If the words “Taksim Square” sound familiar to you, that’s because they were in the news in association with “Gezi Park” frequently for several months in 2013. Gezi Park is a small green space in the larger city crossroads in the modern center of Istanbul, Turkey. A much-publicized rebellion rose up in Taksim Square when city officials threatened to pave Gezi Park to add more shopping venues.
Images of protesters fending off police filled front pages for weeks. Now the park and the famous square have returned to activity as usual and this chic district boasts a new, noteworthy feature: the Serra Gate, a modular sculpture designed with Mathematica software and modeled, says its creators, Global Architectural Development (GAD), using the “latest 3D printing technologies.” GAD’s website features a series of fascinating photographs documenting the sculpture’s design process.
The airy, undulating form of the Serra Gate, which is a literal portal in the middle of the open space of Taksim Square, is better viewed from certain angles. The modular character of the piece — an homage to Richard Serra, the Minimalist sculptor famous for his large, outdoor metal sculptural installations — has a look of fragility. Perhaps that’s deliberate on the part of the designers, who evidently intended to reference the tension that remains after the protests, at times met with violence on the part of the government and the police, the precariousness of democracy in Turkey today.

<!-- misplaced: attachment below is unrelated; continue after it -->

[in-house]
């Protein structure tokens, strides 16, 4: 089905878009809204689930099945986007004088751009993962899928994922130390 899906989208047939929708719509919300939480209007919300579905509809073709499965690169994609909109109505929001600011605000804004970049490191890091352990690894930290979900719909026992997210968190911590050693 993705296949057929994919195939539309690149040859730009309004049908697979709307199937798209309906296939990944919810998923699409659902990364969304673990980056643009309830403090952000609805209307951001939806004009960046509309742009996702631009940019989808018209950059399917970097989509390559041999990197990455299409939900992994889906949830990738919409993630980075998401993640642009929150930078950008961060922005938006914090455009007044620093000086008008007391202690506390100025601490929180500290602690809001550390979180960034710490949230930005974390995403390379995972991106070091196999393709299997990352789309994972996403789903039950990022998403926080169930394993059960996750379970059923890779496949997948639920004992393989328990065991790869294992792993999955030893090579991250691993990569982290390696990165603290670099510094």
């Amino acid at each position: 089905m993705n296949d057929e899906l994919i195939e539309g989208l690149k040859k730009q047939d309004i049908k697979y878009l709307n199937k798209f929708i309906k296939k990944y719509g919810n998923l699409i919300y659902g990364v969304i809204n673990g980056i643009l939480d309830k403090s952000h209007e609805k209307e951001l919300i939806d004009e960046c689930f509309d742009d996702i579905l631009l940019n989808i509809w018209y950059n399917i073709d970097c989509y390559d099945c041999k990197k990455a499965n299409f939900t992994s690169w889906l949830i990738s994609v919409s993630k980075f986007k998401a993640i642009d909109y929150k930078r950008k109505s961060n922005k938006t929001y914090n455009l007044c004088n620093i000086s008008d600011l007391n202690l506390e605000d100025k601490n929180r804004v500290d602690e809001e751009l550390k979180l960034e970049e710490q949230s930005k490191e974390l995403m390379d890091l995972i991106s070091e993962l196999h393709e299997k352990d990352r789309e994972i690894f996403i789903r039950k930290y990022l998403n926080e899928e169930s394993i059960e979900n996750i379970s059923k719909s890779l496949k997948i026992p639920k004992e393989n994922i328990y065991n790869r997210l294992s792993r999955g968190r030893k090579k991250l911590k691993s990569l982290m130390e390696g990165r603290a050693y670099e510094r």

Whatever the case, we think the lightweight steel horizontal beams and interspersed, pierced vertical components have a tenuous, stacked quality like a child’s toy giving the entire piece the appearance of a model: We can easily visualize the 3D printed models that led to the finished piece.
According to GAD, which is based in Istanbul with an office in New York as well and has been considered a leader in research and concept design in Europe for the past ten years, the Serra Gate is intended to “create inspiration through constructional interfaces.” We have to agree that the award-winning sculpture inspires thoughts of contemporary technology, including the interchangeability of modular designs for furniture and architecture, all of which can increasingly be produced via additive manufacturing, or 3D printing.
Significantly, the Serra Gate is a traveling installation and was first exhibited in 2013 in the courtyard just beyond the Esma Sultan Mansion, a luxurious home on the Bosphorus Sea built for the daughter of the Ottoman Sultan, Abdul Hamid I, in the late 19th century. The Serra Gate traveled from the site, an overt reference to the defunct Ottoman Empire, to the thriving hub of the Turkish Republic. It goes next to Halic Port, the primary inlet of the Bosphorus Sea and major urban waterway leading to the city of Istanbul. It was this inlet that made sea trade possible and converted Turkey into a major hub and cosmopolitan city. We love the contrast between ancient technological innovation and contemporary, high-tech design and manufacturing.
What do you think about the Serra Gate installation? Let us know your thoughts in the 3D Designed Serra Gate forum thread over at 3DPB.com. Check out some photos of the 3D printed models of Serra Gate, from GAD’s website: